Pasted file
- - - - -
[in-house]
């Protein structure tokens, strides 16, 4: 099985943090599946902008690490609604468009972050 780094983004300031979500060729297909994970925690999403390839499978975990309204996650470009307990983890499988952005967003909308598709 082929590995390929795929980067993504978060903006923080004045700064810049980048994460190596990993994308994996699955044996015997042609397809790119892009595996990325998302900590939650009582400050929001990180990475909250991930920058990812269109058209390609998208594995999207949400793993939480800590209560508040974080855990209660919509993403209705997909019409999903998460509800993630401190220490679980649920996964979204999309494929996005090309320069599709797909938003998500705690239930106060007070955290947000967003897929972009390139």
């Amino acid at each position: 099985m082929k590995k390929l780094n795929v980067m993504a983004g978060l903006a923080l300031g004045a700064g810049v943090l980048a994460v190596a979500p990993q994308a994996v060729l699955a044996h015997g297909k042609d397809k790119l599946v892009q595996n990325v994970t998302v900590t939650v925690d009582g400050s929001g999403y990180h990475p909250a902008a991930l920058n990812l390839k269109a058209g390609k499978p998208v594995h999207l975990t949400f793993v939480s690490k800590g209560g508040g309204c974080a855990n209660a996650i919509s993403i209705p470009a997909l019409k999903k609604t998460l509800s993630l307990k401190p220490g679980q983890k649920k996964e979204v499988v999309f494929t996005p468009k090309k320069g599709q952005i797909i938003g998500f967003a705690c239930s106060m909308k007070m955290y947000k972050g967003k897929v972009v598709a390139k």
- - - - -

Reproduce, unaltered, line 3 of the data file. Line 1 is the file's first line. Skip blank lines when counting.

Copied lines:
């Amino acid at each position: 099985m082929k590995k390929l780094n795929v980067m993504a983004g978060l903006a923080l300031g004045a700064g810049v943090l980048a994460v190596a979500p990993q994308a994996v060729l699955a044996h015997g297909k042609d397809k790119l599946v892009q595996n990325v994970t998302v900590t939650v925690d009582g400050s929001g999403y990180h990475p909250a902008a991930l920058n990812l390839k269109a058209g390609k499978p998208v594995h999207l975990t949400f793993v939480s690490k800590g209560g508040g309204c974080a855990n209660a996650i919509s993403i209705p470009a997909l019409k999903k609604t998460l509800s993630l307990k401190p220490g679980q983890k649920k996964e979204v499988v999309f494929t996005p468009k090309k320069g599709q952005i797909i938003g998500f967003a705690c239930s106060m909308k007070m955290y947000k972050g967003k897929v972009v598709a390139k």